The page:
Uranus is a lopsided planet. Scientists now think a rock twice as big as Earth might have crashed into the ice-giant. Therefore, causing it to spin on its side.
Uranus is an ice giant that spins at a 98-degree angle. Every other planet spins on a vertical axis in relation to its orbit. Even more strange, the planet’s magnetic field is even set at a tilt.
Jacob Kegerreis, a Ph.D. researcher at Durham University, presented the analysis that a giant rock collided with Uranus. Thus, causing it to tilt dramatically, affecting its spin, its magnetic field, and even its heat distribution.
Even more interesting is the fact that this same object may still be residing somewhere in the solar system. Som researchers speculate is the missing planet X, now still circling the sun well beyond Pluto.
Kegerreis and his fellow researchers created a high-resolution simulation to show exactly what this would have looked like 3 to 4 billion years ago. Results show the impact would have been catastrophic.
The computer simulations also show that the collision and reshaping of Uranus—maybe enveloping some or all of the rock that hit it—happened in a matter of hours, Kegerreis said.
The collision happened 3 billion to 4 billion years ago, likely before the larger moons of Uranus formed. Instead, there was a disk of stuff that would eventually come together to form moons. And when that happened, Uranus’ odd tilt acted like a gravity tidal force pushing those five large moons to the same tilt, Kegerreis said.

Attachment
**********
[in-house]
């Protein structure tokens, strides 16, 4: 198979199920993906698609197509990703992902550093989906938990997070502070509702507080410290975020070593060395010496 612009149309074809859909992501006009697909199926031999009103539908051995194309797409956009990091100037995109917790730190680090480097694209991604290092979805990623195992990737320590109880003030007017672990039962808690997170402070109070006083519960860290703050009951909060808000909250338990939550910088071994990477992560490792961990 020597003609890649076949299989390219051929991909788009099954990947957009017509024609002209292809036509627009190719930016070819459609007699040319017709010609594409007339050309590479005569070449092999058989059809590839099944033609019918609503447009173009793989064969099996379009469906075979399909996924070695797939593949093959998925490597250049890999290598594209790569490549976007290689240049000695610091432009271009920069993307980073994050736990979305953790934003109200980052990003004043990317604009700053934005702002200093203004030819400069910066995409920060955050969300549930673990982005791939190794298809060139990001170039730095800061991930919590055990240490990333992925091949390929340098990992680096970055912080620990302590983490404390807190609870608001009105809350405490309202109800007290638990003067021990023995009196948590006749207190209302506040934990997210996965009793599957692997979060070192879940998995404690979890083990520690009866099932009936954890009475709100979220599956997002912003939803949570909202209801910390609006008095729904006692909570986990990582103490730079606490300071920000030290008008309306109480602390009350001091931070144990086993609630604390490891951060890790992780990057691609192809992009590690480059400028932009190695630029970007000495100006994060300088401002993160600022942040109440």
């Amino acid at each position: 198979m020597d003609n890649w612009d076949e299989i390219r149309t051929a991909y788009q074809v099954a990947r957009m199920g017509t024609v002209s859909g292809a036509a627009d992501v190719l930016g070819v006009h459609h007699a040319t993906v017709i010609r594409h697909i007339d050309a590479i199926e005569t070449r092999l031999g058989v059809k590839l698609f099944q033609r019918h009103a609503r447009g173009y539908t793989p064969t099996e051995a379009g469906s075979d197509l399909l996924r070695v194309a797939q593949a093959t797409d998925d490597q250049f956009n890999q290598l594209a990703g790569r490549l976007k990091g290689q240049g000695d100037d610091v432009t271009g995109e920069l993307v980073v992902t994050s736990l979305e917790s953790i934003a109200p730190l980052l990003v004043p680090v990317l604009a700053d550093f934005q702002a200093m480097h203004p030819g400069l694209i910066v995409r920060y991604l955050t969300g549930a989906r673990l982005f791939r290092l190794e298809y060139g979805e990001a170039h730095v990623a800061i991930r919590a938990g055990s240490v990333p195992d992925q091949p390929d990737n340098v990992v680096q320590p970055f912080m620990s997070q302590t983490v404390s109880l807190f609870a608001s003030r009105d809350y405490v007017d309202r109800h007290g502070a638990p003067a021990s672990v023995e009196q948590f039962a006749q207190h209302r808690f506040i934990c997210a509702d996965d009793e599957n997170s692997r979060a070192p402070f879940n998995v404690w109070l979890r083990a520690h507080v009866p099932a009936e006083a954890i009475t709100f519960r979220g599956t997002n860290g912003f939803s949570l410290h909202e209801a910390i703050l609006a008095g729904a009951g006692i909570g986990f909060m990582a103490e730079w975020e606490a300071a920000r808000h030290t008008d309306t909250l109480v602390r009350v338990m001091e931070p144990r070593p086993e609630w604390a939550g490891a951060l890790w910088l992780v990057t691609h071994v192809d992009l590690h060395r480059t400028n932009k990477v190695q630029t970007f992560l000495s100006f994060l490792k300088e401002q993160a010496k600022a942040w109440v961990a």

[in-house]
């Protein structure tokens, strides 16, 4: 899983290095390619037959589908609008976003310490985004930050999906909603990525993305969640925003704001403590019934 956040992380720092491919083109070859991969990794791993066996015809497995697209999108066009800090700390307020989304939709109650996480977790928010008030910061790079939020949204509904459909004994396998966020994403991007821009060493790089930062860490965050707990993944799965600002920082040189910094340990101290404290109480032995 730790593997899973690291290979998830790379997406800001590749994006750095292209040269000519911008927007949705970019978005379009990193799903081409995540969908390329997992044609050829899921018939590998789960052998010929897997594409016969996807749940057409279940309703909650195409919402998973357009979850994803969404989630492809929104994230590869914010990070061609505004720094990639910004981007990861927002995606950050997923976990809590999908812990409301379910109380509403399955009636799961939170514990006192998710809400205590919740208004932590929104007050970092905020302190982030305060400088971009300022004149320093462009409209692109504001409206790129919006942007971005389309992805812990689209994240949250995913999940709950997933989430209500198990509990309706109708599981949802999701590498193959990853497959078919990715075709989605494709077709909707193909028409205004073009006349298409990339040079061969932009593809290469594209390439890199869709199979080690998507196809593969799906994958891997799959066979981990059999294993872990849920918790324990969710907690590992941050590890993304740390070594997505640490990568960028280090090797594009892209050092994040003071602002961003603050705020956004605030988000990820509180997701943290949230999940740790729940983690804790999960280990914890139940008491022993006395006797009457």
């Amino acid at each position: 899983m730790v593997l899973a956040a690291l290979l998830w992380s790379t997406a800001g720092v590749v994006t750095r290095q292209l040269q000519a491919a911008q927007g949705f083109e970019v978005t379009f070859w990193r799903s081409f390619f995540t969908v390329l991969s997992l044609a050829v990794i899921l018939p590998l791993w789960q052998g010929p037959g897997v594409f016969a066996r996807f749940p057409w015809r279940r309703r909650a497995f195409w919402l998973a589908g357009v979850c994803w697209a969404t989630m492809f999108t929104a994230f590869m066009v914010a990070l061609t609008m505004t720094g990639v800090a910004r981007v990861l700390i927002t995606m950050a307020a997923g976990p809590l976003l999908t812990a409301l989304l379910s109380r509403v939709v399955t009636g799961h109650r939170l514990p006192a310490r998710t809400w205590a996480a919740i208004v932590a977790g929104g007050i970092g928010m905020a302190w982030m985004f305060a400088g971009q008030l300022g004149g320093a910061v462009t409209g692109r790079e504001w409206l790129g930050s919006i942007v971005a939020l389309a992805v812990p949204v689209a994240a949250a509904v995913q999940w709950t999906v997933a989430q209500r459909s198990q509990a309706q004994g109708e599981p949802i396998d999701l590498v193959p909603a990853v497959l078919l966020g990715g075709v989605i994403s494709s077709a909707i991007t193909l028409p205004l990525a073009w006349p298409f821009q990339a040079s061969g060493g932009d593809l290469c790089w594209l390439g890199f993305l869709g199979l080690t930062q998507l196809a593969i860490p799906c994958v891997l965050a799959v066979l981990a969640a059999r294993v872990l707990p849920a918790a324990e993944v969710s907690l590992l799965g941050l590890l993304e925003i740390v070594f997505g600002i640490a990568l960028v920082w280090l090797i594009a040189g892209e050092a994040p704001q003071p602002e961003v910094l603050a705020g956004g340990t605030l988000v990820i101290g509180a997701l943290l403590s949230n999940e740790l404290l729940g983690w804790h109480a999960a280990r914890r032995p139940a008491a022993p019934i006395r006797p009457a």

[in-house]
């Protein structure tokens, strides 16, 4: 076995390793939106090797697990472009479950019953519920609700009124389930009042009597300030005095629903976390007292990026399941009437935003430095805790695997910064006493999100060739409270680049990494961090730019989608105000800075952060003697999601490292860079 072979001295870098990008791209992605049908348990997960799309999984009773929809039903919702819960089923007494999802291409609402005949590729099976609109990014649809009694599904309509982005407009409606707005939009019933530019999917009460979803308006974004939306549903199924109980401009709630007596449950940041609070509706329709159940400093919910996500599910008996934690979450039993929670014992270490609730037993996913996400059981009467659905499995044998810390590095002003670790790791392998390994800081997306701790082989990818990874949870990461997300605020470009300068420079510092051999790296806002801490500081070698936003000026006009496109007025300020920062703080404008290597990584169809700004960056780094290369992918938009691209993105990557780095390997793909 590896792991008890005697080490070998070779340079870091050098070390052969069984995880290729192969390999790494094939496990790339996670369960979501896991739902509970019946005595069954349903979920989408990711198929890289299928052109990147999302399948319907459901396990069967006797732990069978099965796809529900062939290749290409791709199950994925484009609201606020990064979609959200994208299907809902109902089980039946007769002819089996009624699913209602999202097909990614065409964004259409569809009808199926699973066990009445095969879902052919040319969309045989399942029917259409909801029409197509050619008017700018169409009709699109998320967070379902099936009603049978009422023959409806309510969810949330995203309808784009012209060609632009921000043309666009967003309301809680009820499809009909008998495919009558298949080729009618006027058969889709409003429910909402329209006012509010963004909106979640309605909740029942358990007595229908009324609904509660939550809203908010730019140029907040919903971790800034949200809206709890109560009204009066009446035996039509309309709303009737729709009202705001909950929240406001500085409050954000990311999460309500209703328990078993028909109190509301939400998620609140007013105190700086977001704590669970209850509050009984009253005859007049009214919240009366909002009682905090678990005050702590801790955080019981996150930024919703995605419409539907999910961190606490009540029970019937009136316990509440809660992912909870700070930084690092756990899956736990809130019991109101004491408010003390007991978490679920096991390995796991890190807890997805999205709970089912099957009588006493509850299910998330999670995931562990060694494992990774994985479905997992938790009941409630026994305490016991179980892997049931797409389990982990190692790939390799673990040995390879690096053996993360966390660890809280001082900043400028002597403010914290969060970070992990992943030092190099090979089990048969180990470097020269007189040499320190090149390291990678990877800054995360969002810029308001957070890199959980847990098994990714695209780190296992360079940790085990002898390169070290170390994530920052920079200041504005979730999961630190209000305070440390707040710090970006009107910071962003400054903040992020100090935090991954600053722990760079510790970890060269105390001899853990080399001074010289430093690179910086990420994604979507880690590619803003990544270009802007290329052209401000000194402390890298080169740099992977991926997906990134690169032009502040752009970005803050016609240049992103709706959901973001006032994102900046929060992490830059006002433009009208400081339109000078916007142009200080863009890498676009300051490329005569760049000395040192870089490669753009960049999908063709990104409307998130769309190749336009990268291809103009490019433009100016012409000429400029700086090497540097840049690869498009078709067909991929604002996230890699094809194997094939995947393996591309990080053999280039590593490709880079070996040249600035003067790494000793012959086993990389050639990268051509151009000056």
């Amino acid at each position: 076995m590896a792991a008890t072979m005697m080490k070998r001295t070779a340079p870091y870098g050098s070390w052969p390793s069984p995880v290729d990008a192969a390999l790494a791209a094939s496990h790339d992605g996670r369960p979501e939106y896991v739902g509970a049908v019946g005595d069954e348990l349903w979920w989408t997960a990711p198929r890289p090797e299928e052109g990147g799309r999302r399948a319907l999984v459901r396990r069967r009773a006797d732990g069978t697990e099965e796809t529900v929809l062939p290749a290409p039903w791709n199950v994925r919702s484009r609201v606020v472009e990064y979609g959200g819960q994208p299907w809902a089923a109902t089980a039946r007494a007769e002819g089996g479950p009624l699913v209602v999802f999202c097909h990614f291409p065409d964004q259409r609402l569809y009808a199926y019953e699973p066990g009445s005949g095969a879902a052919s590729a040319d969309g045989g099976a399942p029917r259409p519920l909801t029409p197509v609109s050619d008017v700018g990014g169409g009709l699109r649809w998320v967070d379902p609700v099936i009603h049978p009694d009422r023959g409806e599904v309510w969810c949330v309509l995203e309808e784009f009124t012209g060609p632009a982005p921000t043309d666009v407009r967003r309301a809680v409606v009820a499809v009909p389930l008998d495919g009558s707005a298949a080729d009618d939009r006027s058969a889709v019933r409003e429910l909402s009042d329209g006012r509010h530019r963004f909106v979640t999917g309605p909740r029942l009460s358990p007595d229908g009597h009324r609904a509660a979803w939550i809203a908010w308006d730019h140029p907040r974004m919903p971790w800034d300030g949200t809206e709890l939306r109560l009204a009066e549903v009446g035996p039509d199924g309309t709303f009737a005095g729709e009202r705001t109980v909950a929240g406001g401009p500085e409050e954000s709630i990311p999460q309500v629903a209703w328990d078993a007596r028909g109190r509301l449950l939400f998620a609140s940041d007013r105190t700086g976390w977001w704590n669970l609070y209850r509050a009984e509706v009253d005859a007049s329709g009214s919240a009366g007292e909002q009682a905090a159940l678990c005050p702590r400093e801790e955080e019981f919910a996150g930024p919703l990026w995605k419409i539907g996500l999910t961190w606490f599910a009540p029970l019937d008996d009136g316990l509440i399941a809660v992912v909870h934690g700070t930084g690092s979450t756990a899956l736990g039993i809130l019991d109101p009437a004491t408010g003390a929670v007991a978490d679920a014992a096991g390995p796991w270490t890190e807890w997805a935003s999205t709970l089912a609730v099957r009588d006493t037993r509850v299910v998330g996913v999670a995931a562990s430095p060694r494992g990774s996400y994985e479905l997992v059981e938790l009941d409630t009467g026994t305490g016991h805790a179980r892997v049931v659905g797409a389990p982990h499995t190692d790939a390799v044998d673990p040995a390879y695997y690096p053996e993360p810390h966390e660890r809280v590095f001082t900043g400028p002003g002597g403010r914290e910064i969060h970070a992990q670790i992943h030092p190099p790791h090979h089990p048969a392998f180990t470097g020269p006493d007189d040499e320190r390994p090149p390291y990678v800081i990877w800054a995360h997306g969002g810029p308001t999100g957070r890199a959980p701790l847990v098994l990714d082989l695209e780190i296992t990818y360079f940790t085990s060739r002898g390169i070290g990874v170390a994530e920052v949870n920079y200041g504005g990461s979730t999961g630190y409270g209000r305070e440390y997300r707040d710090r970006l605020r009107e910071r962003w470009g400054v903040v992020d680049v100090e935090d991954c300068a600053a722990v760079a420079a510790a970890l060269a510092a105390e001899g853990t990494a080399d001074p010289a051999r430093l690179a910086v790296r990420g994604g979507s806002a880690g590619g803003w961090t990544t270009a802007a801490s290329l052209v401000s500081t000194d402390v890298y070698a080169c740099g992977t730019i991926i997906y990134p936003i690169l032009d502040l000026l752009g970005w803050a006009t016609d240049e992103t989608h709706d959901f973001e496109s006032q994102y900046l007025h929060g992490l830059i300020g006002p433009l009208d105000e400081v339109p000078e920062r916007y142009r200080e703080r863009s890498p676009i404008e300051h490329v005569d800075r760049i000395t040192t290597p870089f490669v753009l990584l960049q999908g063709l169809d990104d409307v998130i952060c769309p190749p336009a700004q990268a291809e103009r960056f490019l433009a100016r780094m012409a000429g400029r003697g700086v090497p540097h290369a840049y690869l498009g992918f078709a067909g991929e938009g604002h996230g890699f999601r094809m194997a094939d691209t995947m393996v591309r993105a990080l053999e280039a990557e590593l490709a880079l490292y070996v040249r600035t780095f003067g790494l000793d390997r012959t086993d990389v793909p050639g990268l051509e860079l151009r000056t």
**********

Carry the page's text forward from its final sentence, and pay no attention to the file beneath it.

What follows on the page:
Along with affecting the planet’s tilt, the impact event may have also spurred on the development of Uranus’s thick icy outer layer, which keeps the heat from planet’s core locked inside. Uranus is the only planet in our solar system that doesn’t leak heat from its core, reaching temperatures of -371 degrees Fahrenheit at some of its chilliest points.
Uranus and Neptune “are definitely the least understood planets,” Sheppard said.
So, there’s still a lot to learn about Uranus.
Thumbnail image: This image made from video provided by Durham University astronomy researcher Jacob Kegerreis shows a computer simulation generated by the open-source code SWIFT. It depicts an object crashing into the planet Uranus. Credit: Jacob A. Kegerreis/Durham University via AP